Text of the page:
University of the South Pacific resolution hits another snag

Senior Fijian politician brands vice-chancellor’s new contract ‘illegal’ as council splits on national lines

June 7, 2021
Fiji South Pacific Treasure Island island coral
Source: istock

The leadership crisis at the University of the South Pacific (USP) appears unresolved, despite the governing council’s decision to grant ousted vice-chancellor Pal Ahluwalia a fresh contract.

The council has authorised Professor Ahluwalia to run the institution from the Samoa campus for three years, with an optional two-year extension.

Professor Ahluwalia was deported in February from Fiji, where USP is headquartered, over unspecified immigration violations. His sudden expulsion, which followed two years of recriminations triggered by his allegations of misconduct by university leaders, occurred amid wider tensions between Fiji and smaller Pacific countries that co-own the institution.

Pro chancellor Winston Thompson, a Fijian, said Professor Ahluwalia’s ejection had terminated his appointment because his contract required him to have a Fijian work permit. The council disputed this, saying it had not dismissed the vice-chancellor.

A subcommittee was formed to investigate whether Professor Ahluwalia remained legally employed, a new contract could be issued and he could be based outside Fiji. Those questions were resolved in the affirmative, with the council announcing on 3 June that deputy pro chancellor Pat Walsh would “lead the process of formalising the new contract”.

The statement says Professor Ahluwalia will report to Professor Walsh, a New Zealander, pending further changes to the USP council. The reinstated vice-chancellor will be subject to annual performance reviews, and his location outside Fiji will be “monitored for feasibility and practicality”, with a formal review within six months.

But Fijian attorney general Aiyaz Sayed-Khaiyum said Professor Ahluwalia’s reappointment was “illegal” because due process had not been followed. “The regulations and the charter…say that there is a particular process through which you appoint the vice-chancellor,” Mr Sayed-Khaiyum told parliament on 4 June.

He said the council’s vote on its resolution had been “close”, with six of 14 attendees abstaining. This reflected council members’ awareness that the proposal was “not necessarily correct because you never appoint a vice-chancellor simply through a council resolution”.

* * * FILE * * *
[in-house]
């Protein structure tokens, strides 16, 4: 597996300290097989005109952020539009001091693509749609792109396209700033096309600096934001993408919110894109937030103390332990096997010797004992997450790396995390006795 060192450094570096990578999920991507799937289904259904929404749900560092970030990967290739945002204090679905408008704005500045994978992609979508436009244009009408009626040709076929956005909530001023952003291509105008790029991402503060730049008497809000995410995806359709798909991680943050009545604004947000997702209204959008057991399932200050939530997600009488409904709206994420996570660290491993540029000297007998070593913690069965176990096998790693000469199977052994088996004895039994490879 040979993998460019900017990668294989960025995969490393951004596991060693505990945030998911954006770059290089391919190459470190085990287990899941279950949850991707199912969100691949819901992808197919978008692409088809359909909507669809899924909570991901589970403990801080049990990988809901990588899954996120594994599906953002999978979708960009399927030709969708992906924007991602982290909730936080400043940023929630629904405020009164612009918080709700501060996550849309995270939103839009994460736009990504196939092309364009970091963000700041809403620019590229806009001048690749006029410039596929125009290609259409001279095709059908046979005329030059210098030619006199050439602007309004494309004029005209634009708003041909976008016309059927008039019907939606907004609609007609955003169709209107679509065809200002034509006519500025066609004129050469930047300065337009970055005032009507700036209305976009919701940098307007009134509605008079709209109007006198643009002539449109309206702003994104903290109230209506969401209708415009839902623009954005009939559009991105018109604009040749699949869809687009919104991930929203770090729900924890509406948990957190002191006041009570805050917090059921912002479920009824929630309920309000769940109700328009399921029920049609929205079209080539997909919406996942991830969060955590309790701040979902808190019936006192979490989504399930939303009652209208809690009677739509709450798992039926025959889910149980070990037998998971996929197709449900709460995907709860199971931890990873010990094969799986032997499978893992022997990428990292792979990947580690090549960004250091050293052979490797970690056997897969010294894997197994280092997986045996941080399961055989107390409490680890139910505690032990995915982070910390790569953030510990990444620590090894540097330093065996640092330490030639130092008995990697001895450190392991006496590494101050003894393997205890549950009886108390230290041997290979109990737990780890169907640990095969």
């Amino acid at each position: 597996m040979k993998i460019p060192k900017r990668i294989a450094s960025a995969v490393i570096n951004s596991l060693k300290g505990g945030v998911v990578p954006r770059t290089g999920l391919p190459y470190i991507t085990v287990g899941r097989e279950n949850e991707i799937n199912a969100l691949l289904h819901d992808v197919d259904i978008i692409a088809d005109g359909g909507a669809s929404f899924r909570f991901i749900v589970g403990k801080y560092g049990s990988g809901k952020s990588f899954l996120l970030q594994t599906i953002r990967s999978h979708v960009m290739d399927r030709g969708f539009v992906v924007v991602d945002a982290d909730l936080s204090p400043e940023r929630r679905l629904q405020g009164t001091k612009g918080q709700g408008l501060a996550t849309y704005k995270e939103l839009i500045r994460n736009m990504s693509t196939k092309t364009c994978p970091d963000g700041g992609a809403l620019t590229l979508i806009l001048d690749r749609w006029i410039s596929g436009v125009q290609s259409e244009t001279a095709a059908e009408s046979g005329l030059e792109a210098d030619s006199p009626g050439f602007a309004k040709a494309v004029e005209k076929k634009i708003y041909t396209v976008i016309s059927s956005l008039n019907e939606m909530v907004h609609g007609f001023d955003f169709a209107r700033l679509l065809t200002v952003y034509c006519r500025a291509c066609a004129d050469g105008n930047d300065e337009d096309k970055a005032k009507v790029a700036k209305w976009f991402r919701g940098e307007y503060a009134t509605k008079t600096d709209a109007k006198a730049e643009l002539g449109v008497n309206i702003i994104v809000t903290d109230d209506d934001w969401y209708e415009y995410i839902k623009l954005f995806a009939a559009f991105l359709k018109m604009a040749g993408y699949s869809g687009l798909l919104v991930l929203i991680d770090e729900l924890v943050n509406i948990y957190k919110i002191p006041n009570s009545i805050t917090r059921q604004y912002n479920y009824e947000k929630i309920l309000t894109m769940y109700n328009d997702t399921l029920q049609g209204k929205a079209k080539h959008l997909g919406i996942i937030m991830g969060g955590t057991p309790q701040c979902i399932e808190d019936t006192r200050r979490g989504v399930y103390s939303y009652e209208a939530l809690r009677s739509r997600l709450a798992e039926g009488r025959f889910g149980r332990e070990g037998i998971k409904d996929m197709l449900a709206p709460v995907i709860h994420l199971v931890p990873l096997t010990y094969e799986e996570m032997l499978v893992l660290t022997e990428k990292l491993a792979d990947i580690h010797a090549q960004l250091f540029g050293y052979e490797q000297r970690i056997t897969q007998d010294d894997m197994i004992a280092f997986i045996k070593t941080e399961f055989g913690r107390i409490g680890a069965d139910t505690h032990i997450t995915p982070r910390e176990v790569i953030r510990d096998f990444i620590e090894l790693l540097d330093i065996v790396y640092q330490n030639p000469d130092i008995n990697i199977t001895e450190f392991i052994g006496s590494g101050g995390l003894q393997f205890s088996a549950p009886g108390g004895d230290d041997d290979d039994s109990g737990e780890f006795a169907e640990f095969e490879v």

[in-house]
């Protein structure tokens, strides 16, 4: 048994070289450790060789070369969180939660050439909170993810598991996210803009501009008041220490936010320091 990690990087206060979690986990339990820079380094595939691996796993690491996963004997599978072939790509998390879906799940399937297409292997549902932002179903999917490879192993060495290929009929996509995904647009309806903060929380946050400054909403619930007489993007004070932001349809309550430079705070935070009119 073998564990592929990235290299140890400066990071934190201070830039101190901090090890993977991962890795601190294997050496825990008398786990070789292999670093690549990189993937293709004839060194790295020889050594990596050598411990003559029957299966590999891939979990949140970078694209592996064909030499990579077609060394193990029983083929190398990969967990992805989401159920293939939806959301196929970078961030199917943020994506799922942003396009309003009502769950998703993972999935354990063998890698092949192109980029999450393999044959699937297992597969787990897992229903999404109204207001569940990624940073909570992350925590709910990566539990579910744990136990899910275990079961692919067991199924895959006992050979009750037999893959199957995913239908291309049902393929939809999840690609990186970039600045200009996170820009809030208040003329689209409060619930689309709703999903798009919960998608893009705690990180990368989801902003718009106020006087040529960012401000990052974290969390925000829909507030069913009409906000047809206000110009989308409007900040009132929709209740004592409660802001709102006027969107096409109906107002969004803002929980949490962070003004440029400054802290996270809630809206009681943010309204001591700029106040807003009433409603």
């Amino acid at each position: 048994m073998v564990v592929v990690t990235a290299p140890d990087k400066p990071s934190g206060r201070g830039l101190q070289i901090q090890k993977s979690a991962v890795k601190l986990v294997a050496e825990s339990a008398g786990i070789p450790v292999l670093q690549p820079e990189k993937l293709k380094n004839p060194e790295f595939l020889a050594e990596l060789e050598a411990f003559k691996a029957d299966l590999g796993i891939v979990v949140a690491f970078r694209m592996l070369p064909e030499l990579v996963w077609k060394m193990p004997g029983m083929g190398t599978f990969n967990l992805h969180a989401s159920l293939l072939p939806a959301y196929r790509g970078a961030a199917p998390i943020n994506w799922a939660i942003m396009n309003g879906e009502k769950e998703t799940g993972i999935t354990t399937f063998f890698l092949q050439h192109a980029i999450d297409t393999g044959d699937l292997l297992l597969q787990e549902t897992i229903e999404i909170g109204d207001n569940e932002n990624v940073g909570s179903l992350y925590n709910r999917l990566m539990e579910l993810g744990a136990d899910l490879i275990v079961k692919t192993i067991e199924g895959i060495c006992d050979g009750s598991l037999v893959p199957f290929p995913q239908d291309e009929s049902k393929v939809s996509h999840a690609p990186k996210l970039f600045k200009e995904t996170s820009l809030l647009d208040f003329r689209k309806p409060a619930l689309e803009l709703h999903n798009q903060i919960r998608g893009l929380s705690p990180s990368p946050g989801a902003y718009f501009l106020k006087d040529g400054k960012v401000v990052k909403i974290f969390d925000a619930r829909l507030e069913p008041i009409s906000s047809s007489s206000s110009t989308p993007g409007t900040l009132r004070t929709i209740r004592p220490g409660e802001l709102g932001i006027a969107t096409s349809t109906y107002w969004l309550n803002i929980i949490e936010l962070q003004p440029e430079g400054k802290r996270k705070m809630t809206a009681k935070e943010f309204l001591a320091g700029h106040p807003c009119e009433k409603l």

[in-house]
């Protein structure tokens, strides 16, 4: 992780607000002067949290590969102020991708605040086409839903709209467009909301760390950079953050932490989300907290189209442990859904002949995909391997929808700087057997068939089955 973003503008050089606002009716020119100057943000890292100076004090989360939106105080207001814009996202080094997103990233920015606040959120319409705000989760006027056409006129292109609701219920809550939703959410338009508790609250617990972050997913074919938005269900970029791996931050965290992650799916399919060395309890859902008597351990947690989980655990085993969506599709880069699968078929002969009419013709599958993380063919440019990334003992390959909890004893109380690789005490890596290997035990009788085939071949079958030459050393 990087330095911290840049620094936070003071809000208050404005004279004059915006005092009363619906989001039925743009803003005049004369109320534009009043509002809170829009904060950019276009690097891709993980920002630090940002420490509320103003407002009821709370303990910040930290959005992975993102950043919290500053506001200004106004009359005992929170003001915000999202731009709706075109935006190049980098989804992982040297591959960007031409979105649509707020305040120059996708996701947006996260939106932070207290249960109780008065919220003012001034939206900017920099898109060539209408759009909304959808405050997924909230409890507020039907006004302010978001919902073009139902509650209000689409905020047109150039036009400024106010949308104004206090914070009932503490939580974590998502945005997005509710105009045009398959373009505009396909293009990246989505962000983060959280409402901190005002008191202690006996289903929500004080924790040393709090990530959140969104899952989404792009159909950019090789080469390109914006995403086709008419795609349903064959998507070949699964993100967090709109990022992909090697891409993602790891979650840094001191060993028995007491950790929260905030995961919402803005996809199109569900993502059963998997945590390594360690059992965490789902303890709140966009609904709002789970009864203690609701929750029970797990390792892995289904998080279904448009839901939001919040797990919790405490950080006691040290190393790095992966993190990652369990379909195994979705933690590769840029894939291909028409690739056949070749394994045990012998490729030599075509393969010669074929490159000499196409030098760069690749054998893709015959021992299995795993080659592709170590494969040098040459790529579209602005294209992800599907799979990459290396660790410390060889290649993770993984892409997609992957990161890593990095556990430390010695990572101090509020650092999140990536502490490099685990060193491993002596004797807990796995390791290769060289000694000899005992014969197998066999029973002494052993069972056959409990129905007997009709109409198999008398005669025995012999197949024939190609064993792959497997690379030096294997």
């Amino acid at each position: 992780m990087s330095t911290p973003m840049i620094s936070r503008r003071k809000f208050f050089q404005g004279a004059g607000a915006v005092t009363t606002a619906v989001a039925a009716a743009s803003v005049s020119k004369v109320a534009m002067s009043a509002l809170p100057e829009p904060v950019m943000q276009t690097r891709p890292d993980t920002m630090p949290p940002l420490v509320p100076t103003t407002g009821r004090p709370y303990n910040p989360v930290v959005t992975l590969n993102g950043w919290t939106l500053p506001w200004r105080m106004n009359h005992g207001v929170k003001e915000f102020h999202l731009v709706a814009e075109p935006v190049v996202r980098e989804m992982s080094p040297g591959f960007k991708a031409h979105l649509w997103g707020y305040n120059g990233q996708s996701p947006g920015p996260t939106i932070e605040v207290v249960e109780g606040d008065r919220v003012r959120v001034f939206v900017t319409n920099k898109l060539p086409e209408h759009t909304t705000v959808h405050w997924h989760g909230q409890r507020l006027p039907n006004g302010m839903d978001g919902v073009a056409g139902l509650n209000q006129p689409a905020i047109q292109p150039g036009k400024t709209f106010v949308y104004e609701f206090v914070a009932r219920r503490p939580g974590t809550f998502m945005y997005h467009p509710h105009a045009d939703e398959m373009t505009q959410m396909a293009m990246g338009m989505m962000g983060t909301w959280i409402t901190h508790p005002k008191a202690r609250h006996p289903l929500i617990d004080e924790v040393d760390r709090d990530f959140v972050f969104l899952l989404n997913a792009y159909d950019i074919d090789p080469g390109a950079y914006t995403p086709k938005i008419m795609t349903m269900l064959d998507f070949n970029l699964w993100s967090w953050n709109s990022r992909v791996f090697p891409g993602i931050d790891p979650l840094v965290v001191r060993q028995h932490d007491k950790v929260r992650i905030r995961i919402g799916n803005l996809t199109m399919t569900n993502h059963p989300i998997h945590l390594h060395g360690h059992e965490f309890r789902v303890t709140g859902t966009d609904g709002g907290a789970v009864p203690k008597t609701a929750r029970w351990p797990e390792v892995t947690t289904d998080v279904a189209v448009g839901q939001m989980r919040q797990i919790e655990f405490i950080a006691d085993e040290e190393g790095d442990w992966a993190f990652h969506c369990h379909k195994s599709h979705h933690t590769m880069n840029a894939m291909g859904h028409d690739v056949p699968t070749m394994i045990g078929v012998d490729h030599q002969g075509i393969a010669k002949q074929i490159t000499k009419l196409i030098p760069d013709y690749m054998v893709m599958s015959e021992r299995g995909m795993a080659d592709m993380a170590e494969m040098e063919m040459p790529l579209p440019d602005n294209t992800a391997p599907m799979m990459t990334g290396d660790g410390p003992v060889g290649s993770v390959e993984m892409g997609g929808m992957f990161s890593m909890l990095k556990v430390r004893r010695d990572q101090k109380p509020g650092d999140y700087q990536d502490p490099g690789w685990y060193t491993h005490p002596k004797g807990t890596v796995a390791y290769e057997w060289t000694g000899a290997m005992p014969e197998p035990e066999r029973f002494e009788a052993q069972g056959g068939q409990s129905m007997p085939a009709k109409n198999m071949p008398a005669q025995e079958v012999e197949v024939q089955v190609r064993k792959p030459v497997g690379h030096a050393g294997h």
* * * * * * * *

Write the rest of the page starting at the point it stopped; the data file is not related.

The USP staff association and union refuted these claims, saying the charter did not even mention vice-chancellorial appointment processes. In a 7 June statement, the two organisations said Fiji had the “highest number of representatives on the council” and had been given “ample opportunity” to “share its views under the democratic process of the council”.

Having failed to get their way, Fijian members were now calling the council’s decision illegal. “No individual country or person has the authority to appoint or remove the vice-chancellor,” the statement says. “Their concern is less about the students and good governance and more about protecting their loyal supporters.”

Professor Ahluwalia, who has spent almost four months in Nauru, said he was waiting for the council to issue his new contract. “I expect that to happen shortly,” he told Times Higher Education. “I just want to get on with running the university. This has been a complete distraction for two years.”

He said his time in Nauru had given him a new perspective on the “regional” campuses, and being based outside Fiji would be an advantage. “The university in many places is in urgent need of building repairs, of deferred maintenance. It’s understaffed in the region. I’ve got to fix this…to empower the region to get quality education for their citizens.”

USP’s troubles have been exacerbated by a Covid outbreak that struck Fiji in April. The country’s three campuses are closed with lessons conducted remotely.

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